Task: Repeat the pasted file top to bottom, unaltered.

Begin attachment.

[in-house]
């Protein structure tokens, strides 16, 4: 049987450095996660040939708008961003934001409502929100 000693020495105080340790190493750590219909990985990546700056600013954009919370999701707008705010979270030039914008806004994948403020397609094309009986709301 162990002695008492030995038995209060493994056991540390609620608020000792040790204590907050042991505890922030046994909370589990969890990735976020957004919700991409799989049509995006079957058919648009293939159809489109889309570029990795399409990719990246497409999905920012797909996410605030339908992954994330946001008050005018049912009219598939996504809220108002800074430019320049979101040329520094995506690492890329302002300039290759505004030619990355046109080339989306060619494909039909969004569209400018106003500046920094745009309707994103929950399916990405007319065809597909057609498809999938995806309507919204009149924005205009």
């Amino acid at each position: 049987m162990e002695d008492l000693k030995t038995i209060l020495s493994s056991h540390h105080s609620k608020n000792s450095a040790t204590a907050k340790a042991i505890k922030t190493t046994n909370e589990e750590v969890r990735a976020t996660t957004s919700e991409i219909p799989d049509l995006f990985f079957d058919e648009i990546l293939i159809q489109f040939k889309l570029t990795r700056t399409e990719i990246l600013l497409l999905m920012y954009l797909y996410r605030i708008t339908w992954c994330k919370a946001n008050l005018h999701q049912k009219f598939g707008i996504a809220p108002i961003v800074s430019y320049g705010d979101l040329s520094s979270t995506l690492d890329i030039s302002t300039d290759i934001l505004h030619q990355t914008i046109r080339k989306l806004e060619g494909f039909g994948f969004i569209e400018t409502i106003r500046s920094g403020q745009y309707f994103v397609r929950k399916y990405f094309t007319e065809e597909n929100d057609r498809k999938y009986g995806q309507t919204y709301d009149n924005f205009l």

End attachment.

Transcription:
[in-house]
């Protein structure tokens, strides 16, 4: 049987450095996660040939708008961003934001409502929100 000693020495105080340790190493750590219909990985990546700056600013954009919370999701707008705010979270030039914008806004994948403020397609094309009986709301 162990002695008492030995038995209060493994056991540390609620608020000792040790204590907050042991505890922030046994909370589990969890990735976020957004919700991409799989049509995006079957058919648009293939159809489109889309570029990795399409990719990246497409999905920012797909996410605030339908992954994330946001008050005018049912009219598939996504809220108002800074430019320049979101040329520094995506690492890329302002300039290759505004030619990355046109080339989306060619494909039909969004569209400018106003500046920094745009309707994103929950399916990405007319065809597909057609498809999938995806309507919204009149924005205009």
């Amino acid at each position: 049987m162990e002695d008492l000693k030995t038995i209060l020495s493994s056991h540390h105080s609620k608020n000792s450095a040790t204590a907050k340790a042991i505890k922030t190493t046994n909370e589990e750590v969890r990735a976020t996660t957004s919700e991409i219909p799989d049509l995006f990985f079957d058919e648009i990546l293939i159809q489109f040939k889309l570029t990795r700056t399409e990719i990246l600013l497409l999905m920012y954009l797909y996410r605030i708008t339908w992954c994330k919370a946001n008050l005018h999701q049912k009219f598939g707008i996504a809220p108002i961003v800074s430019y320049g705010d979101l040329s520094s979270t995506l690492d890329i030039s302002t300039d290759i934001l505004h030619q990355t914008i046109r080339k989306l806004e060619g494909f039909g994948f969004i569209e400018t409502i106003r500046s920094g403020q745009y309707f994103v397609r929950k399916y990405f094309t007319e065809e597909n929100d057609r498809k999938y009986g995806q309507t919204y709301d009149n924005f205009l």